[00:11:04.970] – Carla Donev
It is a very different environment and I think we do learn a lot from that. You also realize that you can’t just rely on that industry. There’s other industries that are way further ahead than we are. We rely a lot on information that comes from banking. Banking is one of the most advanced when it comes to cyber. We think about that.
[00:11:23.560] – Carla Donev
Here in Columbus, Ohio, there are some pretty large banks and I have some old team members that work at some of those banks. I’m able to call them and say, “What do you do with this? What do you do with that?” And pull a lot of the information from them. I pull a lot from my history in retail as well.
[00:11:39.680] – Carla Donev
What we used to do specifically when you talk about mobile apps. I mean, they’ve had them forever. Now the utilities are finally starting to get there. When I think about our mobile app, I think, well, “We did this back here, so here’s what we need to think about from a security perspective.”
[00:11:54.370] – Carla Donev
I would say that it’s good to have that open mind. The utilities are usually a little behind when it comes to technology. I would say for us it’s banking. Banking is what we look at pretty heavily, but we’re open to engaging with anyone else.
[00:12:09.510] – David Puner
That’s really interesting. When you’re hiring for your team, are you looking for that kind of background for folks who have been in other industries so they can bring that knowledge into your industry?
[00:12:19.930] – Carla Donev
Absolutely. I think that is critical. It’s always good to have people on your team who understand your industry and know all the ins and the outs, but I also believe that it’s beneficial to have folks from different industries. They have different experiences, they’ve seen things a little differently. I have no rule that says you have to be from the utilities for me to hire you.
[00:12:43.410] – Carla Donev
We hire a lot from the military. We’ve got a lot of fantastic people who have come from the military backgrounds and they are fantastic cyber folks. They are trained heavily and they are dedicated. We hire a lot of military, we’ve gotten people from retail, we’ve gotten people from banks, we have consultants and everyone brings their own skill set.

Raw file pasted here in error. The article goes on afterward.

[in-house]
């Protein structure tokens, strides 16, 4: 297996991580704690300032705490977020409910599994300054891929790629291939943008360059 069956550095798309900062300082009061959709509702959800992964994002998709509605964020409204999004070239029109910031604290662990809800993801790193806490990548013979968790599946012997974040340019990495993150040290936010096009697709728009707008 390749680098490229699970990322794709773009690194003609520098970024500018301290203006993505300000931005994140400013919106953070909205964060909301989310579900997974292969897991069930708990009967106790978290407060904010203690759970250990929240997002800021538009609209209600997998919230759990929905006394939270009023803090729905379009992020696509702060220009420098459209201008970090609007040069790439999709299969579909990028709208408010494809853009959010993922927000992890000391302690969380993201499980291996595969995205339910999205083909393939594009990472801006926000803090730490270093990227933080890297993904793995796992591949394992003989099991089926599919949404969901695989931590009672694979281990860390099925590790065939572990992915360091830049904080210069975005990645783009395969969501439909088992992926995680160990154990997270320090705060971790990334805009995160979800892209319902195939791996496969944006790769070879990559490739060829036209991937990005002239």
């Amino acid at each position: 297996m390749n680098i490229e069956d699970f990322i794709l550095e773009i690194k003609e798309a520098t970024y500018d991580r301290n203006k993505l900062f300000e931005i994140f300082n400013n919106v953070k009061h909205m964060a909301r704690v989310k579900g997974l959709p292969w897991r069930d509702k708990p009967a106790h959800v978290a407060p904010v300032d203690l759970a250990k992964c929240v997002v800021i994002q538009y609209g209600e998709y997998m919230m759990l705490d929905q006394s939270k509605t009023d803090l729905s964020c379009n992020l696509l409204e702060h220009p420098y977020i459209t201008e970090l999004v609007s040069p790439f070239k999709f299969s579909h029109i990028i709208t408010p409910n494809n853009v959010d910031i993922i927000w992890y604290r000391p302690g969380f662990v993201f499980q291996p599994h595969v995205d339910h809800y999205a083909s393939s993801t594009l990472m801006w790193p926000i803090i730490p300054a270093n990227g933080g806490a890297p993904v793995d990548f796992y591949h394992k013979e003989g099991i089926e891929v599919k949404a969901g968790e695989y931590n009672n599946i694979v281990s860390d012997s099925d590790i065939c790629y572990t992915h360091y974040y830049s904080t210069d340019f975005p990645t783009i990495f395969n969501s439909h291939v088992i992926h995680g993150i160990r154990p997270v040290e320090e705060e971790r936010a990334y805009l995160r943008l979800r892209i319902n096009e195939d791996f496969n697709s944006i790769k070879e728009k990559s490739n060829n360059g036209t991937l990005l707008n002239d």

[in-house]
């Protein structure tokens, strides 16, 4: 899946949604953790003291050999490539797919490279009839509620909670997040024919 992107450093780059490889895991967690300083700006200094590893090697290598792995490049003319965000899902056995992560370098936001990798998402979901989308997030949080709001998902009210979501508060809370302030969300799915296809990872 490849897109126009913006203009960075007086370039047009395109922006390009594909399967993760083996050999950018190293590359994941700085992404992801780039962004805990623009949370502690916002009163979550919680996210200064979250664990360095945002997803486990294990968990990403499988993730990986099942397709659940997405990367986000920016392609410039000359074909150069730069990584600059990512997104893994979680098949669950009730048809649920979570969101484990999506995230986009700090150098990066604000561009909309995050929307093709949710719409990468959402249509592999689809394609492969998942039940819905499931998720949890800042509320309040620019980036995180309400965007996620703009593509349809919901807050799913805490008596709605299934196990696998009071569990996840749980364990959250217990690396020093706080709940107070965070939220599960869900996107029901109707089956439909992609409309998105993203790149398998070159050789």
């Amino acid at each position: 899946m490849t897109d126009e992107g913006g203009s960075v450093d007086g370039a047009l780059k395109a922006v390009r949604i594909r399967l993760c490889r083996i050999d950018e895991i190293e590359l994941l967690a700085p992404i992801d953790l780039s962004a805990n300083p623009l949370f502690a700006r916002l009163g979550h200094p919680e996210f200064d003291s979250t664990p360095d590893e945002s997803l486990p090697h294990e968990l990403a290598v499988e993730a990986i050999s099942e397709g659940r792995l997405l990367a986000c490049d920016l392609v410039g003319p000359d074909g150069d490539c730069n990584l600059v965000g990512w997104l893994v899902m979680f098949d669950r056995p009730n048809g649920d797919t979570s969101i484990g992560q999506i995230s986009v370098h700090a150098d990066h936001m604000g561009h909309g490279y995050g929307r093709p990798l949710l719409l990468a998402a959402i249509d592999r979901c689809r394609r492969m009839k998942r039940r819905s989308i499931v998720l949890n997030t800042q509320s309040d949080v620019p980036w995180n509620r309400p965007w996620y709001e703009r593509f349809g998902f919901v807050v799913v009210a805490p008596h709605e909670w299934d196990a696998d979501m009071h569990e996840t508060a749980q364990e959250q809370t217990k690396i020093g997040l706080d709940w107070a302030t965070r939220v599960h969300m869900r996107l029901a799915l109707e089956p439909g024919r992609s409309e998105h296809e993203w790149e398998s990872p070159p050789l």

[00:13:05.780] – Carla Donev
I’m more of a hire of who you are as a person. I never hire people based on their skills or where they came from. To me it’s, can you be a good team member? Can you be somebody who represents our team well? Can you work well with others and get the job done? I can teach you the skills. I always tell people, I can teach you how to set up a network, but I can’t teach you how to be a good team member.
[00:13:26.630] – Carla Donev
For me, that’s kind of the stuff that I look at. I let my team dive into, are they technically capable? But for me, it’s just making sure that they’re the right person for the job.
[00:13:36.630] – David Puner
It brings up something that you had mentioned prior to this conversation in our pre-interview about your own degree. What was that again?
[00:13:48.490] – Carla Donev
I actually have an accounting degree. I have no computer science, none of that. That’s what I always tell folks. I told my boss not too long ago, “I am a fantastic person when it comes to balancing my budget, so you don’t have to worry about that.” I found my way into technology. I just didn’t want to reconcile accounts anymore. It wasn’t something that was for me.
[00:14:12.220] – Carla Donev
I found my way into a consulting job that was technology-based and learned a lot from that and got into IT audit over time. Before you know it, I’m in a security role. I initially said, “No.” When they offered me the interview, I said, “Absolutely not. I am not a security person. I’m not an IT person. I’m definitely not doing that.”
[00:14:34.950] – Carla Donev
I went home, thought about it for a while, and said, “Well, why not? Why not try something different? Who knows?” That was probably over ten years ago, and here I am, in this role, managing the security operations for one of the largest utilities in the country. It’s been fun.